auth_config = weaviate.AuthApiKey(api_key="YOUR-WEAVIATE-API-KEY")  # Replace w/ your Weaviate instance API key

# Instantiate the client
client = weaviate.Client(
url="https://<your-sandbox-name>.weaviate.network", # Replace w/ your Weaviate cluster URL
auth_client_secret=auth_config,
additional_headers={
"X-OpenAI-Api-Key": "YOUR-OPENAI-API-KEY", # Replace with your OpenAI key
}
)

As you can see, we are using the OpenAI API key under additional_headers to access the embedding model later. If you are using a different provider than OpenAI, change the key parameter to one of the following that apply: X-Cohere-Api-Key, X-HuggingFace-Api-Key, or X-Palm-Api-Key.

To check if everything is set up correctly, run:

client.is_ready()

If it returns True, you’re all set for the next steps.

Now, we’re ready to create a vector database in Weaviate and populate it with some data.

For this tutorial, we will use the first 100 rows of the 200.000+ Jeopardy Questions dataset [1] from Kaggle.

import pandas as pd

df = pd.read_csv("your_file_path.csv", nrows = 100)

First few rows of the 200.000+ Jeopardy Questions dataset [1] from Kaggle.

A note on the number of tokens and related costs: In the following example, we will embed the columns “category”, “question”, and “answer” for the first 100 rows. Based on a calculation with the tiktoken library, this will result in roughly 3,000 tokens to embed, which roughly results in $0.0003 inference costs with OpenAI’s Ada model (version 2) as of July 2023.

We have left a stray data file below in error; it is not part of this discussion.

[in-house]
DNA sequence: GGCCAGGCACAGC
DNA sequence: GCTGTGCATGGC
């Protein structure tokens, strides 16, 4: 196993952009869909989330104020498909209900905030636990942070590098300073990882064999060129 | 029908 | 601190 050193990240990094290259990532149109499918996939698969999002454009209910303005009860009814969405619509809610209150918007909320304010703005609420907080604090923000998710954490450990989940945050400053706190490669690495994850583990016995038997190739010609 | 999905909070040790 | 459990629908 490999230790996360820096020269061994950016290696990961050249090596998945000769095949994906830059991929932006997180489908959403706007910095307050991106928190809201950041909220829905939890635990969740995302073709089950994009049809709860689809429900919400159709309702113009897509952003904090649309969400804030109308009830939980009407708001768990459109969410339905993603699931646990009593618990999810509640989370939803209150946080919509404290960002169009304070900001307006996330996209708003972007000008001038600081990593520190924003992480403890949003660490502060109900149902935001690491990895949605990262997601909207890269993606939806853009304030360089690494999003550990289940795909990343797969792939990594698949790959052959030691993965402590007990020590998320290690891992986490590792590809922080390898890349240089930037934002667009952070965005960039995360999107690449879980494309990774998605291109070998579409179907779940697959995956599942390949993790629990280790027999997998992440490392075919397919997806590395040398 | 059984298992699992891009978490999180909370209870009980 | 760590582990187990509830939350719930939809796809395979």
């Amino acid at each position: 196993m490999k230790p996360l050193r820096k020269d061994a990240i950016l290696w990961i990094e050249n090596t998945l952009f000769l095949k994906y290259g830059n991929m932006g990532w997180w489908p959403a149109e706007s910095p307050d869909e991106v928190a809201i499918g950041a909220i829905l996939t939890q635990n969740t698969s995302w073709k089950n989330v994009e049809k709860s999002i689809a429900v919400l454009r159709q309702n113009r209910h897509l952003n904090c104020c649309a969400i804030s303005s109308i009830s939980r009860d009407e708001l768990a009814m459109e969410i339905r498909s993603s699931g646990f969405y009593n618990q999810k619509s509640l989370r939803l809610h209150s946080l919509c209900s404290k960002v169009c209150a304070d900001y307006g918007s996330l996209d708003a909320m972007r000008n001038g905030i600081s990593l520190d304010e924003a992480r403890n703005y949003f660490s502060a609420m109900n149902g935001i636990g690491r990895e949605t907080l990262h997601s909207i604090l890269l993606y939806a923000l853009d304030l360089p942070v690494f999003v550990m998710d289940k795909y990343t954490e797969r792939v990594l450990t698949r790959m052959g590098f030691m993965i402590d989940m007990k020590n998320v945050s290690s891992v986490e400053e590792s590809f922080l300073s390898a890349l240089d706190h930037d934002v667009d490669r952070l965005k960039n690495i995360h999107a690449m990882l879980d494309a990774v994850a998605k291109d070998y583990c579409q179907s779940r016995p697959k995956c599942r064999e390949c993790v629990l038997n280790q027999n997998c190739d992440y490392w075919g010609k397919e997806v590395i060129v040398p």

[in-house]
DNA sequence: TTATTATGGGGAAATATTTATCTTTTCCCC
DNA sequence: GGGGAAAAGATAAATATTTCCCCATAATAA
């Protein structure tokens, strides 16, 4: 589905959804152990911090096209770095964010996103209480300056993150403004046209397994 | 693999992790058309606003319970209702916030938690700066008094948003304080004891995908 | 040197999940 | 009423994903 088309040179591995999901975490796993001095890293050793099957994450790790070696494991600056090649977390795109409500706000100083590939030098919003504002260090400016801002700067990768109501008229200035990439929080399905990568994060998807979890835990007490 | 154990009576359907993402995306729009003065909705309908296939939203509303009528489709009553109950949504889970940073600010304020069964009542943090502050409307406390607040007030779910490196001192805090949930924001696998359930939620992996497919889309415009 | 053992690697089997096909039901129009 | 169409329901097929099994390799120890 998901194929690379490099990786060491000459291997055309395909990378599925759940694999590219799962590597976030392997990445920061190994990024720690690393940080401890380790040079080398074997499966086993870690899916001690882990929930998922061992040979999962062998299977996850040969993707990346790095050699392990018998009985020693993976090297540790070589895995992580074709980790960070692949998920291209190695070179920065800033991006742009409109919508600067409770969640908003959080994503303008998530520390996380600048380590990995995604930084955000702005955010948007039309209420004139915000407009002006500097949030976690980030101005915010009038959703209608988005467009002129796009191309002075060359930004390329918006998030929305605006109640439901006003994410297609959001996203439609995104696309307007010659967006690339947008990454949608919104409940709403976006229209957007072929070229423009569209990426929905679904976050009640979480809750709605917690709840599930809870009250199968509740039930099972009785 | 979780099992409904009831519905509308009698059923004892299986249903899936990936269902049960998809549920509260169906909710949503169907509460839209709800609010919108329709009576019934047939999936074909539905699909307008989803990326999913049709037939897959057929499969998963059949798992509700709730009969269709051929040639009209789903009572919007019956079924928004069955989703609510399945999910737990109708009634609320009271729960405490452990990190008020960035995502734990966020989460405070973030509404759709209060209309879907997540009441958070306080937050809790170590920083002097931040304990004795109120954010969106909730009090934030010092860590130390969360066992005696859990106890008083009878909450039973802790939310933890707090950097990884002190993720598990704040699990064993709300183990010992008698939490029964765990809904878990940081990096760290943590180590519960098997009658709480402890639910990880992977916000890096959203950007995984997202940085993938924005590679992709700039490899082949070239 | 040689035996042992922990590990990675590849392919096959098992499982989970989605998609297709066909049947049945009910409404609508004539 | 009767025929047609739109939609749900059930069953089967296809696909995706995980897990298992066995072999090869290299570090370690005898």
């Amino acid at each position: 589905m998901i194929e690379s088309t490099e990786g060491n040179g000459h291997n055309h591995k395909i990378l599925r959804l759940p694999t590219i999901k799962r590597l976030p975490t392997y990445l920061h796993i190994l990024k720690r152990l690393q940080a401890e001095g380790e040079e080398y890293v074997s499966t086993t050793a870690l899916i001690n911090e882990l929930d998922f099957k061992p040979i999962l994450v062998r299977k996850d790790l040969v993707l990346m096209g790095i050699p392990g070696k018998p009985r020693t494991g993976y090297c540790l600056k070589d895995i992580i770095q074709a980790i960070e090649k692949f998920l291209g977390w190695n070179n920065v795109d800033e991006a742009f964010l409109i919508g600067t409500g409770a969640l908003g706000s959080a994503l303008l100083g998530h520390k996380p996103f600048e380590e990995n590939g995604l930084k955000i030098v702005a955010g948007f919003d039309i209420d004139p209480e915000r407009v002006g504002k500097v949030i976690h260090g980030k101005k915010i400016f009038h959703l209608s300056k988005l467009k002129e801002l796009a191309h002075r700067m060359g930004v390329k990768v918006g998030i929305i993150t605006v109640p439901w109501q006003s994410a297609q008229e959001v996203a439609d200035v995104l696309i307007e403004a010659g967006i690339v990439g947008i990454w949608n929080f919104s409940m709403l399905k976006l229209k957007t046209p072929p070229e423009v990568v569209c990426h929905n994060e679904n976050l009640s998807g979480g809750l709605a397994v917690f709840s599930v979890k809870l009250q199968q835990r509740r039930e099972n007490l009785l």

Step 1: Create a Schema

First, we need to define the underlying data structure and some configurations:

  • class: What will the collection of objects in this vector space be called?
  • properties: The properties of an object, including the property name and data type. In the Pandas Dataframe analogy, these would be the columns in the DataFrame.
  • vectorizer: The model that generates the embeddings. For text objects, you would typically select one of the text2vec modules (text2vec-cohere, text2vec-huggingface, text2vec-openai, or text2vec-palm) according to the provider you are using.
  • moduleConfig: Here, you can define the details of the used modules. E.g., the vectorizer is a module for which you can define which model and version to use.
class_obj = {
# Class definition
"class": "JeopardyQuestion",

# Property definitions
"properties": [
{
"name": "category",
"dataType": ["text"],
},
{
"name": "question",
"dataType": ["text"],
},
{
"name": "answer",
"dataType": ["text"],
},
],

# Specify a vectorizer
"vectorizer": "text2vec-openai",

# Module settings
"moduleConfig": {
"text2vec-openai": {
"vectorizeClassName": False,
"model": "ada",
"modelVersion": "002",
"type": "text"
},
},
}

In the above schema, you can see that we will create a class called "JeopardyQuestion", with the three text properties "category", "question", and "answer". The vectorizer we are using is OpenAI’s Ada model (version 2). All properties will be vectorized but not the class name ("vectorizeClassName" : False). If you have properties you don’t want to embed, you could specify this (see the docs).

Once you have defined the schema, you can create the class with the create_class() method.

client.schema.create_class(class_obj)

To check if the class has been created successfully, you can review its schema as follows:

client.schema.get("JeopardyQuestion")

The created schema looks as shown below:

{
"class": "JeopardyQuestion",
"invertedIndexConfig": {
"bm25": {
"b": 0.75,
"k1": 1.2
},
"cleanupIntervalSeconds": 60,
"stopwords": {